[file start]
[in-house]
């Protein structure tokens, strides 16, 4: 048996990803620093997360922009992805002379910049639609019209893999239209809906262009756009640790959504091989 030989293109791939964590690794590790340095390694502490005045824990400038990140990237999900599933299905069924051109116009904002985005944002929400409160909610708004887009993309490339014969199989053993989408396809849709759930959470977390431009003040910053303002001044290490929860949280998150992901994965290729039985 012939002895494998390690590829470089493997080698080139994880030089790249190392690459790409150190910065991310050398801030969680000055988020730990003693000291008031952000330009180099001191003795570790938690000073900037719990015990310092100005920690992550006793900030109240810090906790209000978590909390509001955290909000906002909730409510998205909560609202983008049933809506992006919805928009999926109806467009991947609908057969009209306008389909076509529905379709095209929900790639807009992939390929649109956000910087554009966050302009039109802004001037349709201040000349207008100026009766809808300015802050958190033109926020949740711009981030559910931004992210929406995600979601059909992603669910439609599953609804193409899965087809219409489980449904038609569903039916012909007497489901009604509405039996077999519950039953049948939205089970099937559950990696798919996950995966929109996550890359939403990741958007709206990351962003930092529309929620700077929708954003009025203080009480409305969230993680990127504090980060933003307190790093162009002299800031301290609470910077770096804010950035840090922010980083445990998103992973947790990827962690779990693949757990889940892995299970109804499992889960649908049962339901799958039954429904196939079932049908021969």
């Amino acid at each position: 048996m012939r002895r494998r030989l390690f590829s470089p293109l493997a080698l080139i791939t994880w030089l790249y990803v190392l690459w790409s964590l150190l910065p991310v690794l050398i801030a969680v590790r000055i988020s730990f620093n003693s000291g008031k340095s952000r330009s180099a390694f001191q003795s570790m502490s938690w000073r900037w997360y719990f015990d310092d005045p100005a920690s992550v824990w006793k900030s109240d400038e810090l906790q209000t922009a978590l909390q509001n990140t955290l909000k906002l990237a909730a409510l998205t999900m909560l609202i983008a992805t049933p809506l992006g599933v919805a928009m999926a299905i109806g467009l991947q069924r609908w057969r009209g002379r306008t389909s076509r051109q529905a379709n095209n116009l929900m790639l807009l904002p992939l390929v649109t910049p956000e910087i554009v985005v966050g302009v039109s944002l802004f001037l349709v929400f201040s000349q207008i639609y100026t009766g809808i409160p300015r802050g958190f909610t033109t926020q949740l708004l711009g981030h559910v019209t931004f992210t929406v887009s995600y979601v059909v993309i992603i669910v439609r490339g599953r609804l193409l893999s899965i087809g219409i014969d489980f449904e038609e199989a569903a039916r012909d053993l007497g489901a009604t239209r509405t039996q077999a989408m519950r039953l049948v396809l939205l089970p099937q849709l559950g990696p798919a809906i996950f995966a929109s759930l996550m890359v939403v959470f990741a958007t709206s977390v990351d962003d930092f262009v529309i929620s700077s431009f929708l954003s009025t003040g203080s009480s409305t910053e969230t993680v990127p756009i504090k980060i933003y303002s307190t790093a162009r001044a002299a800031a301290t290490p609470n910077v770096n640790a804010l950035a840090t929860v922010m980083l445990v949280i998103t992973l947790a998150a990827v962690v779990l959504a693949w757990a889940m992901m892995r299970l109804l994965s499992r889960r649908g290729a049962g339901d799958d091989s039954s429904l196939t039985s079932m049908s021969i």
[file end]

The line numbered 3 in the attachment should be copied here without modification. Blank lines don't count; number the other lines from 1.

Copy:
């Amino acid at each position: 048996m012939r002895r494998r030989l390690f590829s470089p293109l493997a080698l080139i791939t994880w030089l790249y990803v190392l690459w790409s964590l150190l910065p991310v690794l050398i801030a969680v590790r000055i988020s730990f620093n003693s000291g008031k340095s952000r330009s180099a390694f001191q003795s570790m502490s938690w000073r900037w997360y719990f015990d310092d005045p100005a920690s992550v824990w006793k900030s109240d400038e810090l906790q209000t922009a978590l909390q509001n990140t955290l909000k906002l990237a909730a409510l998205t999900m909560l609202i983008a992805t049933p809506l992006g599933v919805a928009m999926a299905i109806g467009l991947q069924r609908w057969r009209g002379r306008t389909s076509r051109q529905a379709n095209n116009l929900m790639l807009l904002p992939l390929v649109t910049p956000e910087i554009v985005v966050g302009v039109s944002l802004f001037l349709v929400f201040s000349q207008i639609y100026t009766g809808i409160p300015r802050g958190f909610t033109t926020q949740l708004l711009g981030h559910v019209t931004f992210t929406v887009s995600y979601v059909v993309i992603i669910v439609r490339g599953r609804l193409l893999s899965i087809g219409i014969d489980f449904e038609e199989a569903a039916r012909d053993l007497g489901a009604t239209r509405t039996q077999a989408m519950r039953l049948v396809l939205l089970p099937q849709l559950g990696p798919a809906i996950f995966a929109s759930l996550m890359v939403v959470f990741a958007t709206s977390v990351d962003d930092f262009v529309i929620s700077s431009f929708l954003s009025t003040g203080s009480s409305t910053e969230t993680v990127p756009i504090k980060i933003y303002s307190t790093a162009r001044a002299a800031a301290t290490p609470n910077v770096n640790a804010l950035a840090t929860v922010m980083l445990v949280i998103t992973l947790a998150a990827v962690v779990l959504a693949w757990a889940m992901m892995r299970l109804l994965s499992r889960r649908g290729a049962g339901d799958d091989s039954s429904l196939t039985s079932m049908s021969i």